New interactive map tells the story of women’s suffrage in Greenwich Village
Screenshot of the 19th Amendment Centennial StoryMap, courtesy of Village Preservation
Next week, on August 18th, we celebrate the 100th anniversary of the 19th Amendment. Though the fight to give women the right to vote was a national effort, much of the movement had roots in New York City. And like most 20th-century advocacy efforts, a lot of that action was centered downtown. To mark this momentous occasion, Village Preservation has created an interactive 19th Amendment Centennial StoryMap that showcases the remarkable number of people and places in Greenwich Village, the East Village, and Noho that played a key role in the women’s suffrage movement.
As the map reminds us, these downtown neighborhoods “were long centers of political ferment and progressive social change,” from Emma Lazarus’ work helping Jewish immigrants to Margaret Sanger’s advocacy for birth control to the fight for gay rights that took hold before and after Stonewall.
When it comes to women’s suffrage, some of the highlights in the Village are:
- The 1915 Women’s Suffrage Parade that began at Washington Square, the largest such parade in history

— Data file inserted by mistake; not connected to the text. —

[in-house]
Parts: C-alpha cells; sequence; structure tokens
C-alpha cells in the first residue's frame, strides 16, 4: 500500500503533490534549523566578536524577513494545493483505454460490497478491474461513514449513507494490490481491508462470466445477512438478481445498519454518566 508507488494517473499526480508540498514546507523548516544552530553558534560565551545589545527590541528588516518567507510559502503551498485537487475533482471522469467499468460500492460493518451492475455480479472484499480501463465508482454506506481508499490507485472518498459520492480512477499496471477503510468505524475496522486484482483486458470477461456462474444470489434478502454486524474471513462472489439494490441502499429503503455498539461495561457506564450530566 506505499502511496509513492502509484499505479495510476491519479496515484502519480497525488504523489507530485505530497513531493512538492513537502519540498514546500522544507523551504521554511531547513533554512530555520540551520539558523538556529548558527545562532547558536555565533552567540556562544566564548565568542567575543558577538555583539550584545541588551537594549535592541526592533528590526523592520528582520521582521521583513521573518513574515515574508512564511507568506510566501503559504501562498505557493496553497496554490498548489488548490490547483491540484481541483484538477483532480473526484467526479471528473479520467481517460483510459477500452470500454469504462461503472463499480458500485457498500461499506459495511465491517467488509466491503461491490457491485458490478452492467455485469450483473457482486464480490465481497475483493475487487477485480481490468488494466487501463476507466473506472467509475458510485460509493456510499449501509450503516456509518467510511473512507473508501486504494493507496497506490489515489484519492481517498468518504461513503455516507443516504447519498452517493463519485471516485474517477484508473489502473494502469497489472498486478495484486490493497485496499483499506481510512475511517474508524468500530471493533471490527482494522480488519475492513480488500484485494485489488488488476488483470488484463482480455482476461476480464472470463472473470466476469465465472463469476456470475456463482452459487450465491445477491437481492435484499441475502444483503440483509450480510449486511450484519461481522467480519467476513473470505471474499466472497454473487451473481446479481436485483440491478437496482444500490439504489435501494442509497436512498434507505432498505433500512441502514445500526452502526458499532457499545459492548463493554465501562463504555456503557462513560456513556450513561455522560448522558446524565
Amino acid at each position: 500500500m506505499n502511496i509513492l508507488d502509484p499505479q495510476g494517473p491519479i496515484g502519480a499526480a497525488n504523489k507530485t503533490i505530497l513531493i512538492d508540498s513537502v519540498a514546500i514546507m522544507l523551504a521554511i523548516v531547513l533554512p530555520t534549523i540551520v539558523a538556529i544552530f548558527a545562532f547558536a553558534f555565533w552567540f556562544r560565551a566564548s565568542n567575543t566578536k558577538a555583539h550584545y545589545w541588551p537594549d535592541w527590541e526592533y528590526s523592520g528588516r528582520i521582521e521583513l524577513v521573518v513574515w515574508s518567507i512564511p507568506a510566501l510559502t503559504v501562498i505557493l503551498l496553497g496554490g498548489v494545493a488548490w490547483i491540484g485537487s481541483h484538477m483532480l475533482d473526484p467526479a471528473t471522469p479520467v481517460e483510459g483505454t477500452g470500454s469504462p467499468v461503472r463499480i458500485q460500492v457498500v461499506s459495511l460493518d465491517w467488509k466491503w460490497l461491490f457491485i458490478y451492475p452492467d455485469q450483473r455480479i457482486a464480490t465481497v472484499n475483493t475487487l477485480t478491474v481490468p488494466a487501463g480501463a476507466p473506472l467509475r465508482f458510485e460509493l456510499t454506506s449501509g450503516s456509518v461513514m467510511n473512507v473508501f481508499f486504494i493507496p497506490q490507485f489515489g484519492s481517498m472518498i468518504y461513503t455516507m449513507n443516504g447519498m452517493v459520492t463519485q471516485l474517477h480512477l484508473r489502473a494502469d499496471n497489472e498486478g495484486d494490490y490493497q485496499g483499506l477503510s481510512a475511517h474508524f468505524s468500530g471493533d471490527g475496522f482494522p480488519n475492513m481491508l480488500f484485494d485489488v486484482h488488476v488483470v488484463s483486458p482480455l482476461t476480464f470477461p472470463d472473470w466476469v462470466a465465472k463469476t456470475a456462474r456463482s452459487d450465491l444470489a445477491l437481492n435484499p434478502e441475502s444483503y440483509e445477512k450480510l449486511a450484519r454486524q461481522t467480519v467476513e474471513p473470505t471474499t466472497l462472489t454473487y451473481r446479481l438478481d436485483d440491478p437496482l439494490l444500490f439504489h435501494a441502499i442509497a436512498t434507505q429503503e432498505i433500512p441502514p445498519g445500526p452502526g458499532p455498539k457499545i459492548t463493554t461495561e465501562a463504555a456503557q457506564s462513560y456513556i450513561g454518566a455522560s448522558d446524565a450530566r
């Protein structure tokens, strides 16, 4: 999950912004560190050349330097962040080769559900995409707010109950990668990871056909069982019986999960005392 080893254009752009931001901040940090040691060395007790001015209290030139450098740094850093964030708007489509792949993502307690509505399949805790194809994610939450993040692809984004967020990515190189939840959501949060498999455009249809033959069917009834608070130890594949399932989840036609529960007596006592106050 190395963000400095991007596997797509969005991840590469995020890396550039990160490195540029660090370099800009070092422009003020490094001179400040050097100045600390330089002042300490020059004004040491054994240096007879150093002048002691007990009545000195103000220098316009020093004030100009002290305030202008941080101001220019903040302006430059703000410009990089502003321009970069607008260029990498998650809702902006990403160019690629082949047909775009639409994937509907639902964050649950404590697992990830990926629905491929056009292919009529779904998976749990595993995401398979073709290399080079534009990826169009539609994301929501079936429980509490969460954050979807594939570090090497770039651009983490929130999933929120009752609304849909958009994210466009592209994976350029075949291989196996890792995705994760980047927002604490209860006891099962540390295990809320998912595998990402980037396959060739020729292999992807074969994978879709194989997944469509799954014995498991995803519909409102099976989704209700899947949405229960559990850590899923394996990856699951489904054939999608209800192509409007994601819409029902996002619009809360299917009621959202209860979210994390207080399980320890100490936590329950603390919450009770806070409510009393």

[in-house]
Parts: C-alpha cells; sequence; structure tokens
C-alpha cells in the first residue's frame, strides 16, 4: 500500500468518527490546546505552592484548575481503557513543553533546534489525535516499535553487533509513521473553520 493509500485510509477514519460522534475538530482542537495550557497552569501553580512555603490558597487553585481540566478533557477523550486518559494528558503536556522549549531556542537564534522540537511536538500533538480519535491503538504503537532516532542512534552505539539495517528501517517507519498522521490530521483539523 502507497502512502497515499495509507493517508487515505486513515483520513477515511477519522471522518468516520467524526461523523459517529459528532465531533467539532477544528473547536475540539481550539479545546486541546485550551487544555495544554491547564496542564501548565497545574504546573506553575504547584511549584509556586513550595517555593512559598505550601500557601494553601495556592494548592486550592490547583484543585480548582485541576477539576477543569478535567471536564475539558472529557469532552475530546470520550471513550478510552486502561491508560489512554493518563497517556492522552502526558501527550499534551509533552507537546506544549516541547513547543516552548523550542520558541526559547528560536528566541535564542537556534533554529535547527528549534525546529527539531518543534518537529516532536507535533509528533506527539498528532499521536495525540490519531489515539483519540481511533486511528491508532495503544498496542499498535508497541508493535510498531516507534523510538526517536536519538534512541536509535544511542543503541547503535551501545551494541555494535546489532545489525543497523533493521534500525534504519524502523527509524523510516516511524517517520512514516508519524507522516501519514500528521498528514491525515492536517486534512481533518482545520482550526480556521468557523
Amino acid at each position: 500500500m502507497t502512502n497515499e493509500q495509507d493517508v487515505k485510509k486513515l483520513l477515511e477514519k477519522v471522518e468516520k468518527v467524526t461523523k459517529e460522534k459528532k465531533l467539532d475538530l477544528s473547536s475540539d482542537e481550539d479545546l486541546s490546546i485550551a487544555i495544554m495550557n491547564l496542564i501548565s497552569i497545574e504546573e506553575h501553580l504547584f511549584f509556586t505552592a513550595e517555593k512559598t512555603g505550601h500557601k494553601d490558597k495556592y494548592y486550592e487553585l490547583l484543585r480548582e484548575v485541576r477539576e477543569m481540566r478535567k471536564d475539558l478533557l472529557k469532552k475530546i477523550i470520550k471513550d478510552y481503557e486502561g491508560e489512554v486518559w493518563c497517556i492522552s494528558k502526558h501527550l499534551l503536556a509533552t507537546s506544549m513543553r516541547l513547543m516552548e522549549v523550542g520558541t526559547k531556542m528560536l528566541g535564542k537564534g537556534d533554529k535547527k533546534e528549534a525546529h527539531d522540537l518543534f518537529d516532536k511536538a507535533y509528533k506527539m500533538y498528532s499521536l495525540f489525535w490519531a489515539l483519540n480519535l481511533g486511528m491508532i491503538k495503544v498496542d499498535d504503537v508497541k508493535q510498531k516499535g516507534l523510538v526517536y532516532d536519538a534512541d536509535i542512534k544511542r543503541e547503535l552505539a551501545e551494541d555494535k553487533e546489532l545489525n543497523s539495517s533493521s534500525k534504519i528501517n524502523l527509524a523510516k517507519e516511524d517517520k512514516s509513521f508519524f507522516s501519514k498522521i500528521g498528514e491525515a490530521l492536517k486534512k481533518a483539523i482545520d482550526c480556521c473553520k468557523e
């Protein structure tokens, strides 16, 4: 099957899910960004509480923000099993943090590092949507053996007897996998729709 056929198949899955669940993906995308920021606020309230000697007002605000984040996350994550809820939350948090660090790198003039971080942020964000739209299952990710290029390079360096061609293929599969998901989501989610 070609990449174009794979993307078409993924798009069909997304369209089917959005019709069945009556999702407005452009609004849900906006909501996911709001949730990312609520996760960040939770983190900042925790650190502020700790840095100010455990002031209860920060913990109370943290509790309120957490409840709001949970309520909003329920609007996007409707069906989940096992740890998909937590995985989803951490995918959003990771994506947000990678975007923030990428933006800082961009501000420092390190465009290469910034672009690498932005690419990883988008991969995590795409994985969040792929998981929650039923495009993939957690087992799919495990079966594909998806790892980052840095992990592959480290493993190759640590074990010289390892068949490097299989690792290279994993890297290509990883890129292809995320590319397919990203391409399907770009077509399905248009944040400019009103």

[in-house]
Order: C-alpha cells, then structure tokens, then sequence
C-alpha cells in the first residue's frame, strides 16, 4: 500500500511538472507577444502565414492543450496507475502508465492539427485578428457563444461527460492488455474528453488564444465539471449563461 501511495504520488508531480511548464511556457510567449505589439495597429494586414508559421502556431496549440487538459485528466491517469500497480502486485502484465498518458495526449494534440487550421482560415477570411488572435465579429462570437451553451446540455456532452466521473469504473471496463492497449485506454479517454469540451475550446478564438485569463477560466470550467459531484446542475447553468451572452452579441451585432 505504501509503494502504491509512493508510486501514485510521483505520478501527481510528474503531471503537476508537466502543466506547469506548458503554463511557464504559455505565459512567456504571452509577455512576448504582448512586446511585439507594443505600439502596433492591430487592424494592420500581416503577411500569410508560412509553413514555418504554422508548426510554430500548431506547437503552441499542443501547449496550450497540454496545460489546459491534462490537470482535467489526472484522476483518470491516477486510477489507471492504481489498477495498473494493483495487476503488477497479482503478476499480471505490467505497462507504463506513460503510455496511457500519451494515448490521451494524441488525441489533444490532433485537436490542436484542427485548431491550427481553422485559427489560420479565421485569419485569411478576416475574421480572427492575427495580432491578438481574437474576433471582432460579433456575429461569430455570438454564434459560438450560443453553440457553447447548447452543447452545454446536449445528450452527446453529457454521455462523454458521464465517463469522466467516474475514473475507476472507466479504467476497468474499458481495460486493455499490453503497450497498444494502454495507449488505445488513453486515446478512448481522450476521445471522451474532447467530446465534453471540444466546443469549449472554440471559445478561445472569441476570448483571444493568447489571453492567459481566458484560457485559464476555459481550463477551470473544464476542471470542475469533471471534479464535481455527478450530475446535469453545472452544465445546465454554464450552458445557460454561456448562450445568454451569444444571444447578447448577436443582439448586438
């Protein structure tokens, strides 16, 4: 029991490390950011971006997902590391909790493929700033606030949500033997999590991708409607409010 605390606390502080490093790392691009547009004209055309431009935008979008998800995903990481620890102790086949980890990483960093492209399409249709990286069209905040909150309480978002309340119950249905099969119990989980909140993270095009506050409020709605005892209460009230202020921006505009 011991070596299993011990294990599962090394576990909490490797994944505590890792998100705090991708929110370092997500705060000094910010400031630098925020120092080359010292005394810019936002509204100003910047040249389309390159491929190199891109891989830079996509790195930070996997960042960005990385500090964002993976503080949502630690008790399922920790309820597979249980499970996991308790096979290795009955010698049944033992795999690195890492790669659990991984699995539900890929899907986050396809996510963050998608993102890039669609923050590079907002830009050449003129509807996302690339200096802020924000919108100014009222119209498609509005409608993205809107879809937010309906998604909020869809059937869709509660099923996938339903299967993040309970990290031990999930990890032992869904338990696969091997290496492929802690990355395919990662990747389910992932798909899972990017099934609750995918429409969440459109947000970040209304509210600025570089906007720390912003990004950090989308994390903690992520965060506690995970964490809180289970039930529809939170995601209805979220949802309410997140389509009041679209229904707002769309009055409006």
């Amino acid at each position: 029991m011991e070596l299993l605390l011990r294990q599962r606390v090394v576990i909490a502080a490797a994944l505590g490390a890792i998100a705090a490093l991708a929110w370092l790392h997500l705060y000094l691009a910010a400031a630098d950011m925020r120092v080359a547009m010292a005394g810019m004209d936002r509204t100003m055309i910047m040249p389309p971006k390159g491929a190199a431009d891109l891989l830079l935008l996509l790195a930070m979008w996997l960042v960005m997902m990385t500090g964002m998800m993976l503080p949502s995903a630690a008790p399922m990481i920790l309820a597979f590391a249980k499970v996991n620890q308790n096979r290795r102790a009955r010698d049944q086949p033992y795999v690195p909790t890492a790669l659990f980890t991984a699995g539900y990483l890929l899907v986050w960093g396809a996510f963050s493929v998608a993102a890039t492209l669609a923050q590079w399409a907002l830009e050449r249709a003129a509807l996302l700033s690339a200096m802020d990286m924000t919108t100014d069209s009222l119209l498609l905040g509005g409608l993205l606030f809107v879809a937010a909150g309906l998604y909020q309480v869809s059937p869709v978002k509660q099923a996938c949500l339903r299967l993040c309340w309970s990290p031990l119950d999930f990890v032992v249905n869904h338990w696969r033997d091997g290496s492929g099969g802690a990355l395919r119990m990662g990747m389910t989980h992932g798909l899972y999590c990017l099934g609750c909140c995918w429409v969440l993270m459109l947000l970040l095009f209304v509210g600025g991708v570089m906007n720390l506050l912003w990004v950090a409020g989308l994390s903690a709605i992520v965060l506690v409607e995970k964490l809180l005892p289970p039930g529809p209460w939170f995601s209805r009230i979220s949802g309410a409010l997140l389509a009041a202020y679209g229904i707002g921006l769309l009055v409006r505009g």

- Cooper Union’s Great Hall, which hosted the 1860 National Rights Convention, as well as the 1873 and 1894 Woman Suffrage Association meetings, bringing together Abby Hopper Gibbons, Elizabeth Cady Stanton, and Susan B. Anthony
- Mother Zion AME Church at 215 West 10th Street, which was attended by 19th-century African American abolitionists and civil rights leaders Sojourner Truth, Harriet Tubman, and Frederick Douglas, all of whom were also proponents of women’s suffrage
- 20 East 11th Street, the one-time home of Esther Lape and Elizabeth Read, life partners who founded the League of Women’s Voters
Andrew Berman, executive director of Village Preservation, told 6sqft:
The passage of the 19th Amendment 100 years ago was one of the critical milestones on the path to equality and justice in America. We’re incredibly proud of how much of that path was paved by residents of Greenwich Village, the East Village, and Noho, and how many of the critical moments on that journey took place here. It’s amazing to see the incredibly rich array of figures — female and male, white, black and Asian, rich and poor, traditional and avant-garde, who contributed to this great leap forward, more than a century in the making. We are thrilled at how many of these sites connected to the women’s suffrage movement are still standing in our neighborhoods, for many of which we continue to seek landmark protections.
Explore the full map HERE >>
Village Preservation also has two events this month to mark the occassion–historian Lucie Levine’s virtual tour celebrating the women of Greenwich Village who fought for the vote greater women’s equality and a panel discussion on the Women’s House of Detention.
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- 20 transformative women of Greenwich Village
- Brownstones and ballot boxes: The fight for women’s suffrage in Brooklyn